Tramway, Glasgow and on tour
If you like your theatre cosy, comfortable and reassuring, don’t go within a mile of Aalst. A collaboration between Pol Heyvaert’s Belgian Victoria company and the National Theatre of Scotland, Aalst is the harrowing true-life tale of a couple who checked into a hotel in 1999 and, in the course of a few days, murdered their two young children. It is horrible and horribly compelling.
It is theatre as car crash, a grim examination of the case that uses the original language of the court, filtered through Duncan McLean’s vivid, unsentimental translation. Echoing the legal process, the script jumps back and forth, forever returning to the scene of the crime for further forensic detail. If you had the choice you’d look away in horror as the children’s murders are described with simple, factual precision, giving more information than you thought you needed to know.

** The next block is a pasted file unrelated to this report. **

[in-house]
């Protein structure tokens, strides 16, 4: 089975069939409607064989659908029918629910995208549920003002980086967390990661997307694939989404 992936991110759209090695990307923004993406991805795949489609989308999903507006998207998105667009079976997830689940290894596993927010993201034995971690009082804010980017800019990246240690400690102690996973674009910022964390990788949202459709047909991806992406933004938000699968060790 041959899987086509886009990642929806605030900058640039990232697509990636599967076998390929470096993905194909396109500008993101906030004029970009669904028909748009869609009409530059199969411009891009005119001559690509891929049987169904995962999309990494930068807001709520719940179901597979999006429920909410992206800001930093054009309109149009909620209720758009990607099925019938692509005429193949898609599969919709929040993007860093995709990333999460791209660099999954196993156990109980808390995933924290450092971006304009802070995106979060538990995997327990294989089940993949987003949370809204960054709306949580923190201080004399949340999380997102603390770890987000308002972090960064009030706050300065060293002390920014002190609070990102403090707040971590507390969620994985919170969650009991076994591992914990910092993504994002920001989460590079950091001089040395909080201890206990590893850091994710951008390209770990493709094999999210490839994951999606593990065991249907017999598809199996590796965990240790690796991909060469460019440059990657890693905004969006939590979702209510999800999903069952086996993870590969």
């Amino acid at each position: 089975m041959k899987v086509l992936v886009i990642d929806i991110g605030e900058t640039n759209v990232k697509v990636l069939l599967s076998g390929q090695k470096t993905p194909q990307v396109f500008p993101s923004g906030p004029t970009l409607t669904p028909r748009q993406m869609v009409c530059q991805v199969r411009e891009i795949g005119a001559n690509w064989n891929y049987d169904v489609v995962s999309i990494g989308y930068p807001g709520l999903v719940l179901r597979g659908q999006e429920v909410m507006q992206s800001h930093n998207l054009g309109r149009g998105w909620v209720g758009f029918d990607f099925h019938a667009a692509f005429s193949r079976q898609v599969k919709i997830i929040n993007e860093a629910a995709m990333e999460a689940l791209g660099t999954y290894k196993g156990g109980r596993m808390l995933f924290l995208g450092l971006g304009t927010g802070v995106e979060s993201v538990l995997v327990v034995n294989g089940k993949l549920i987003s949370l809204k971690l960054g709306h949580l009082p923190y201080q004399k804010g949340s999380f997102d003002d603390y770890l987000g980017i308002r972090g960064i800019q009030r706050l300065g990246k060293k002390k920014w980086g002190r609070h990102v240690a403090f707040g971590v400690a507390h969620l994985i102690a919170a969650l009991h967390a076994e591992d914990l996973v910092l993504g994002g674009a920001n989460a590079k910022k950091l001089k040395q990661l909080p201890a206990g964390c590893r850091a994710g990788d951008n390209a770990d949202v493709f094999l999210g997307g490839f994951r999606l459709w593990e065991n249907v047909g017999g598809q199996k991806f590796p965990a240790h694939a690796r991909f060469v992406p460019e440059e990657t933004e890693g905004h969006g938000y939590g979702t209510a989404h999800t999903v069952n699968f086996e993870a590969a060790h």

The brilliance of Heyvaert’s production, however, is that it’s not merely pornography for the privileged, presenting instead the beginnings of an explanation of how such a gruesome crime was committed. Our instinct is to write off the parents, Cathy and Michael Delaney, as monsters whose abhorrent behaviour can only be described as evil. Yet, under the cross questioning of an unseen lawyer (the voice of Gary Lewis) on a nondescript set of man-made fibres, they reveal themselves to be two terribly damaged people operating under principles which, however warped, follow their own logic.
Speaking into microphones as they respond to the god-like questioning, Kate Dickie and David McKay are nothing short of brilliant as the parents. Their gaunt faces, moist eyes and gauche honesty show us the vulnerable children behind the callous criminals. Without diminishing the awfulness of the deed, they make us see that society let them down long before they returned the compliment. If you have the stomach, it’s a show you shouldn’t miss.